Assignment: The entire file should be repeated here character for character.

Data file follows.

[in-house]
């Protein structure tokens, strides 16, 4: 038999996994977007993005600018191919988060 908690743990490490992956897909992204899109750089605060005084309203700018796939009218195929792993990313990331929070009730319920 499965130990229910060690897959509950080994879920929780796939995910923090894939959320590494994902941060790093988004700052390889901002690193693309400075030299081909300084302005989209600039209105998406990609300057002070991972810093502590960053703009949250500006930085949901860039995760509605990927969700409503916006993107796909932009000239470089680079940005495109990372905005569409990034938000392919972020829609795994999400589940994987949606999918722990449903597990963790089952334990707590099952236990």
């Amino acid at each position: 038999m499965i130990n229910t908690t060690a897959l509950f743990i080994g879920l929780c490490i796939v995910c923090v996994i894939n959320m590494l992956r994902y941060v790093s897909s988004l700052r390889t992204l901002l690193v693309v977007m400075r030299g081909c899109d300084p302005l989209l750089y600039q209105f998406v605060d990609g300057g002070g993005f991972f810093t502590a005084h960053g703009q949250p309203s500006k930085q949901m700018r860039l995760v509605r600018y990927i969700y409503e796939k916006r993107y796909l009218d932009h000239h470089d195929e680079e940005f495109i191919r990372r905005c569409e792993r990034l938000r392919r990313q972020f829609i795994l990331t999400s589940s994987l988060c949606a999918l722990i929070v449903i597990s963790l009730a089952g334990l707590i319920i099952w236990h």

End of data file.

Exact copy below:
[in-house]
């Protein structure tokens, strides 16, 4: 038999996994977007993005600018191919988060 908690743990490490992956897909992204899109750089605060005084309203700018796939009218195929792993990313990331929070009730319920 499965130990229910060690897959509950080994879920929780796939995910923090894939959320590494994902941060790093988004700052390889901002690193693309400075030299081909300084302005989209600039209105998406990609300057002070991972810093502590960053703009949250500006930085949901860039995760509605990927969700409503916006993107796909932009000239470089680079940005495109990372905005569409990034938000392919972020829609795994999400589940994987949606999918722990449903597990963790089952334990707590099952236990």
């Amino acid at each position: 038999m499965i130990n229910t908690t060690a897959l509950f743990i080994g879920l929780c490490i796939v995910c923090v996994i894939n959320m590494l992956r994902y941060v790093s897909s988004l700052r390889t992204l901002l690193v693309v977007m400075r030299g081909c899109d300084p302005l989209l750089y600039q209105f998406v605060d990609g300057g002070g993005f991972f810093t502590a005084h960053g703009q949250p309203s500006k930085q949901m700018r860039l995760v509605r600018y990927i969700y409503e796939k916006r993107y796909l009218d932009h000239h470089d195929e680079e940005f495109i191919r990372r905005c569409e792993r990034l938000r392919r990313q972020f829609i795994l990331t999400s589940s994987l988060c949606a999918l722990i929070v449903i597990s963790l009730a089952g334990l707590i319920i099952w236990h």